Researchers at the University of California, Davis College of Engineering, have used machine learning to predict solar cell behaviour and discover high-efficiency materials with fewer experiments.
Hybrid perovskites have gained attention as a renewable energy source due to their organic-inorganic composition. However, identifying perovskites that are both efficient and can resist degradation from moisture, oxygen, light, heat, and voltage remains a major challenge.
Researchers at the University of California, Davis College of Engineering have deployed machine learning to discover high-efficiency solar cell materials by accurately predicting dynamic behaviour via fewer experiments. They have found cheaper and lighter alternatives to silicon for solar cells with similar efficiency, viable for diverse applications, including light-emitting devices.
Perovskite devices are prone to faster degradation than silicon when subjected to environmental factors like moisture, oxygen, light, heat, and voltage. Discovering those delivering high efficiency and enduring harsh conditions is vital. Perovskites’ ABX3 structure contains an organic/inorganic A group, lead/tin B, and a halide X (chlorine/iodine/fluorine). The many possible combinations make it hard to explore them with traditional trial-and-error techniques. Their evaluation under various environmental conditions also leads to a vast hyperparameter space.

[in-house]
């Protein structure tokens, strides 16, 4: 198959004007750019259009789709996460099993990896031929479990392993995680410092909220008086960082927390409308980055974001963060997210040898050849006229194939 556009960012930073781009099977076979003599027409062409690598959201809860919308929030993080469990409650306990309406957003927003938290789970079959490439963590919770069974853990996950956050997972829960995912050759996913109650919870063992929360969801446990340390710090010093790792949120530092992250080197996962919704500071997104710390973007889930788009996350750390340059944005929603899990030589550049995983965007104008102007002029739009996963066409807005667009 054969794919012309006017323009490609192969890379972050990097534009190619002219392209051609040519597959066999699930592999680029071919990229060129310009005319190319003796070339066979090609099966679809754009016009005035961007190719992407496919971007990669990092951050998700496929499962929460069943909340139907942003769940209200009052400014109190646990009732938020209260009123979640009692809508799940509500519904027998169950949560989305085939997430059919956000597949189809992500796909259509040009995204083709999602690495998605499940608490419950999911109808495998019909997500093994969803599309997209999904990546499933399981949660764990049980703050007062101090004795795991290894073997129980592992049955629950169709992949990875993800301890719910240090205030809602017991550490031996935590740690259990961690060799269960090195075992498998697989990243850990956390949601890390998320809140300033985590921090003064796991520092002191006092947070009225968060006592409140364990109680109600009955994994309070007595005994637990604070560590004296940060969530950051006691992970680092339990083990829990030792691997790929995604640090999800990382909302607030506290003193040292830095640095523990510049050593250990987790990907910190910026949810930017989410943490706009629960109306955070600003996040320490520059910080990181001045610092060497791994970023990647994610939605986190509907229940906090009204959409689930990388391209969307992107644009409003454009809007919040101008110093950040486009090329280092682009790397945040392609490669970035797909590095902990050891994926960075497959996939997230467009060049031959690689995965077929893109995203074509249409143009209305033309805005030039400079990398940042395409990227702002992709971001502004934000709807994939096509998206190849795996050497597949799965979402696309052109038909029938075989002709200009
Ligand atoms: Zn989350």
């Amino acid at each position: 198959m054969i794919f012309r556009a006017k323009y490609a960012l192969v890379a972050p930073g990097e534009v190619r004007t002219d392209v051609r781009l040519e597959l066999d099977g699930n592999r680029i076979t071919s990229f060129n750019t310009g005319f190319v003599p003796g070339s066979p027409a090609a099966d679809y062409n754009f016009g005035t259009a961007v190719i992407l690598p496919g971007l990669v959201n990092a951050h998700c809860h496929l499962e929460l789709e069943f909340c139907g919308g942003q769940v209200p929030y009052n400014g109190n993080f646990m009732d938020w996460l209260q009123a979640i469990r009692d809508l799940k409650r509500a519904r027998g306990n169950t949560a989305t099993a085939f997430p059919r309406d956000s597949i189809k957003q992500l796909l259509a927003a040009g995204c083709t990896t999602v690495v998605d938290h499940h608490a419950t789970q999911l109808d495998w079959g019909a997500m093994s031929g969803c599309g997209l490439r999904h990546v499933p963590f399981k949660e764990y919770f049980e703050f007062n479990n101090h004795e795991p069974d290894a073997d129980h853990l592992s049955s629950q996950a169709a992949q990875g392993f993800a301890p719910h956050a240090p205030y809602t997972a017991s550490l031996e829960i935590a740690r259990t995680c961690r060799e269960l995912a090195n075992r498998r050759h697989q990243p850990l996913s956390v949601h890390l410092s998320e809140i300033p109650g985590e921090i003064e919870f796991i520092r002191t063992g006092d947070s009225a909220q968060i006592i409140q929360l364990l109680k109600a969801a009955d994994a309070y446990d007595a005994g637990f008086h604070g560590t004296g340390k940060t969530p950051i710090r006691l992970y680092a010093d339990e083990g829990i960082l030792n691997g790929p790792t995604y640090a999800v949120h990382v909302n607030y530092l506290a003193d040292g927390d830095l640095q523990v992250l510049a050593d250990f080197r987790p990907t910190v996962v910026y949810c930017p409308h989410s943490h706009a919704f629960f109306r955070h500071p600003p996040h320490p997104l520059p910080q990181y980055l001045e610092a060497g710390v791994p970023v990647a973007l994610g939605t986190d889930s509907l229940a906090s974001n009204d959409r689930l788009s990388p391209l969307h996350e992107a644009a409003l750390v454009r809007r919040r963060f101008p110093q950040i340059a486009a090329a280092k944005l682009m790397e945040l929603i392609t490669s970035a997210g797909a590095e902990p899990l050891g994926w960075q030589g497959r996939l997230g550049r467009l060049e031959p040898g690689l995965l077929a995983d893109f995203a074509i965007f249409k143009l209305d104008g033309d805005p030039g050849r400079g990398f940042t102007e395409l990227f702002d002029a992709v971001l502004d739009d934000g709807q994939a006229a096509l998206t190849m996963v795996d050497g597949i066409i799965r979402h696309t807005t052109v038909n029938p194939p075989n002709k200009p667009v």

High throughput experiments and machine learning
The researchers test ML algorithms to predict moisture effects on material degradation as an initial solution to the challenges. They have created a high-throughput system to measure the photoluminescence of five perovskite films under Sacramento’s summer conditions, gathering 7,000+ measurements weekly to create a reliable training set. Three machine learning algorithms were trained using the data: linear regression, neural network, and SARIMAX. The models’ predictions were compared to lab results, and SARIMAX performed best with a 90% match to observed results over 50+ hours.
Researchers believe that machine learning can identify materials and conditions preventing perovskite degradation. It can also predict the behaviour of a solar cell, with perovskite film being just a part of it.
Reference : Meghna Srivastava et al, Machine Learning Enables Prediction of Halide Perovskites’ Optical Behavior with >90% Accuracy, ACS Energy Letters (2023). DOI: 10.1021/acsenergylett.2c02555
Antonio Abate et al, Energy Spotlight, ACS Energy Letters (2023). DOI: 10.1021/acsenergylett.3c00593